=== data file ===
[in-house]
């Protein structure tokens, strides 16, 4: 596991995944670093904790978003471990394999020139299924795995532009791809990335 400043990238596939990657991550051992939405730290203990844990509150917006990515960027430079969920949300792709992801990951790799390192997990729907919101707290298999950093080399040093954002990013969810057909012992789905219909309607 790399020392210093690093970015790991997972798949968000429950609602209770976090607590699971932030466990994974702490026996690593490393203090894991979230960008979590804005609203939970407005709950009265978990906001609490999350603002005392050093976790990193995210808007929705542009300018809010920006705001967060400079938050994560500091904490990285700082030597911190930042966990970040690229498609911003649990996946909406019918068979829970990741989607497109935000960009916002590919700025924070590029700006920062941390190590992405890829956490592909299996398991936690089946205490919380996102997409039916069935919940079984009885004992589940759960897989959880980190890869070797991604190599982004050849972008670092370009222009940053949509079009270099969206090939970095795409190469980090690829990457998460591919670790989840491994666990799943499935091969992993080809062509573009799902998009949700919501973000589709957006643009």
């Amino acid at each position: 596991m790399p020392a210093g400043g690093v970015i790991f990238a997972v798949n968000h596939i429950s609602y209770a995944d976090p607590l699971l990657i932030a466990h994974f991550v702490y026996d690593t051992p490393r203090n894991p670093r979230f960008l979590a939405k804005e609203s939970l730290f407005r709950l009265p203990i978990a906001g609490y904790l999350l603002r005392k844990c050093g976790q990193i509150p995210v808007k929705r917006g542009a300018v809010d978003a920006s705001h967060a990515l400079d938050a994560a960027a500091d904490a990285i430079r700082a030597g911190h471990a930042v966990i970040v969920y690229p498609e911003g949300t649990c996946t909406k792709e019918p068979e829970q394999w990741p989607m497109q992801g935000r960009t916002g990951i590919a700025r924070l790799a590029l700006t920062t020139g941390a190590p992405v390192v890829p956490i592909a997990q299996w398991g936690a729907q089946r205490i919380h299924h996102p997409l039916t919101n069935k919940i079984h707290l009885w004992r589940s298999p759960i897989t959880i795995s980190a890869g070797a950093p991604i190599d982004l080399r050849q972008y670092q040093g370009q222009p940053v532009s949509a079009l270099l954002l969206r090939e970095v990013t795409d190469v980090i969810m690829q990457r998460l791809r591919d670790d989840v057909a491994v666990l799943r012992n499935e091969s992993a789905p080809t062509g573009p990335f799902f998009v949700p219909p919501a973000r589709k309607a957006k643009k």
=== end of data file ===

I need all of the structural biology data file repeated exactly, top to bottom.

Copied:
[in-house]
């Protein structure tokens, strides 16, 4: 596991995944670093904790978003471990394999020139299924795995532009791809990335 400043990238596939990657991550051992939405730290203990844990509150917006990515960027430079969920949300792709992801990951790799390192997990729907919101707290298999950093080399040093954002990013969810057909012992789905219909309607 790399020392210093690093970015790991997972798949968000429950609602209770976090607590699971932030466990994974702490026996690593490393203090894991979230960008979590804005609203939970407005709950009265978990906001609490999350603002005392050093976790990193995210808007929705542009300018809010920006705001967060400079938050994560500091904490990285700082030597911190930042966990970040690229498609911003649990996946909406019918068979829970990741989607497109935000960009916002590919700025924070590029700006920062941390190590992405890829956490592909299996398991936690089946205490919380996102997409039916069935919940079984009885004992589940759960897989959880980190890869070797991604190599982004050849972008670092370009222009940053949509079009270099969206090939970095795409190469980090690829990457998460591919670790989840491994666990799943499935091969992993080809062509573009799902998009949700919501973000589709957006643009």
């Amino acid at each position: 596991m790399p020392a210093g400043g690093v970015i790991f990238a997972v798949n968000h596939i429950s609602y209770a995944d976090p607590l699971l990657i932030a466990h994974f991550v702490y026996d690593t051992p490393r203090n894991p670093r979230f960008l979590a939405k804005e609203s939970l730290f407005r709950l009265p203990i978990a906001g609490y904790l999350l603002r005392k844990c050093g976790q990193i509150p995210v808007k929705r917006g542009a300018v809010d978003a920006s705001h967060a990515l400079d938050a994560a960027a500091d904490a990285i430079r700082a030597g911190h471990a930042v966990i970040v969920y690229p498609e911003g949300t649990c996946t909406k792709e019918p068979e829970q394999w990741p989607m497109q992801g935000r960009t916002g990951i590919a700025r924070l790799a590029l700006t920062t020139g941390a190590p992405v390192v890829p956490i592909a997990q299996w398991g936690a729907q089946r205490i919380h299924h996102p997409l039916t919101n069935k919940i079984h707290l009885w004992r589940s298999p759960i897989t959880i795995s980190a890869g070797a950093p991604i190599d982004l080399r050849q972008y670092q040093g370009q222009p940053v532009s949509a079009l270099l954002l969206r090939e970095v990013t795409d190469v980090i969810m690829q990457r998460l791809r591919d670790d989840v057909a491994v666990l799943r012992n499935e091969s992993a789905p080809t062509g573009p990335f799902f998009v949700p219909p919501a973000r589709k309607a957006k643009k």